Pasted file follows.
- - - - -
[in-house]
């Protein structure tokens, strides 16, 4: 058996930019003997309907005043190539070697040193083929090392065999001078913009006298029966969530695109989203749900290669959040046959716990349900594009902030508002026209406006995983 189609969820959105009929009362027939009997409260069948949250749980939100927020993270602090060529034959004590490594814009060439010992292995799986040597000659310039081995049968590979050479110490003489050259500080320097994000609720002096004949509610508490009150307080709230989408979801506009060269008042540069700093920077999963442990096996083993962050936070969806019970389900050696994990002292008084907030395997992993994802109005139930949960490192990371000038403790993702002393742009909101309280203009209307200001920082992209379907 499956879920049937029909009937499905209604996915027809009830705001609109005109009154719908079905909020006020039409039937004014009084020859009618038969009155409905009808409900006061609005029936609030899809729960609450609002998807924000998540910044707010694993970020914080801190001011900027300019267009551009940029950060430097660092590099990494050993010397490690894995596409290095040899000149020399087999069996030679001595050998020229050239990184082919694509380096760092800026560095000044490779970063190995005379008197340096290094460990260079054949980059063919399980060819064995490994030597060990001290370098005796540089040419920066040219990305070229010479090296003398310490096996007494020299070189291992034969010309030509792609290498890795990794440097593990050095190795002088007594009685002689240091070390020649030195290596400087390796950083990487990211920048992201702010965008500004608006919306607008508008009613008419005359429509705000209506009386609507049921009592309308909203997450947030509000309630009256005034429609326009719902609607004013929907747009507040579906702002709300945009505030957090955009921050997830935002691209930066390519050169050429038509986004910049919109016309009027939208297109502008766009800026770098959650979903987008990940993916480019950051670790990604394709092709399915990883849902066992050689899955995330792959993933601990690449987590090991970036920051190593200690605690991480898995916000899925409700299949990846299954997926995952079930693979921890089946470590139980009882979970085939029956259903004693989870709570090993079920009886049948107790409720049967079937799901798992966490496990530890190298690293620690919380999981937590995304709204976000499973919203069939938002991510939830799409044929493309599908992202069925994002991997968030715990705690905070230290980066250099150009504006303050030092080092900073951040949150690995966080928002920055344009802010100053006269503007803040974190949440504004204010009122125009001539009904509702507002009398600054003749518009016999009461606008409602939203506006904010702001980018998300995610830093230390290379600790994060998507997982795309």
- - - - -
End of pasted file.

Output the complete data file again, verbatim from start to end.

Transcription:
[in-house]
């Protein structure tokens, strides 16, 4: 058996930019003997309907005043190539070697040193083929090392065999001078913009006298029966969530695109989203749900290669959040046959716990349900594009902030508002026209406006995983 189609969820959105009929009362027939009997409260069948949250749980939100927020993270602090060529034959004590490594814009060439010992292995799986040597000659310039081995049968590979050479110490003489050259500080320097994000609720002096004949509610508490009150307080709230989408979801506009060269008042540069700093920077999963442990096996083993962050936070969806019970389900050696994990002292008084907030395997992993994802109005139930949960490192990371000038403790993702002393742009909101309280203009209307200001920082992209379907 499956879920049937029909009937499905209604996915027809009830705001609109005109009154719908079905909020006020039409039937004014009084020859009618038969009155409905009808409900006061609005029936609030899809729960609450609002998807924000998540910044707010694993970020914080801190001011900027300019267009551009940029950060430097660092590099990494050993010397490690894995596409290095040899000149020399087999069996030679001595050998020229050239990184082919694509380096760092800026560095000044490779970063190995005379008197340096290094460990260079054949980059063919399980060819064995490994030597060990001290370098005796540089040419920066040219990305070229010479090296003398310490096996007494020299070189291992034969010309030509792609290498890795990794440097593990050095190795002088007594009685002689240091070390020649030195290596400087390796950083990487990211920048992201702010965008500004608006919306607008508008009613008419005359429509705000209506009386609507049921009592309308909203997450947030509000309630009256005034429609326009719902609607004013929907747009507040579906702002709300945009505030957090955009921050997830935002691209930066390519050169050429038509986004910049919109016309009027939208297109502008766009800026770098959650979903987008990940993916480019950051670790990604394709092709399915990883849902066992050689899955995330792959993933601990690449987590090991970036920051190593200690605690991480898995916000899925409700299949990846299954997926995952079930693979921890089946470590139980009882979970085939029956259903004693989870709570090993079920009886049948107790409720049967079937799901798992966490496990530890190298690293620690919380999981937590995304709204976000499973919203069939938002991510939830799409044929493309599908992202069925994002991997968030715990705690905070230290980066250099150009504006303050030092080092900073951040949150690995966080928002920055344009802010100053006269503007803040974190949440504004204010009122125009001539009904509702507002009398600054003749518009016999009461606008409602939203506006904010702001980018998300995610830093230390290379600790994060998507997982795309």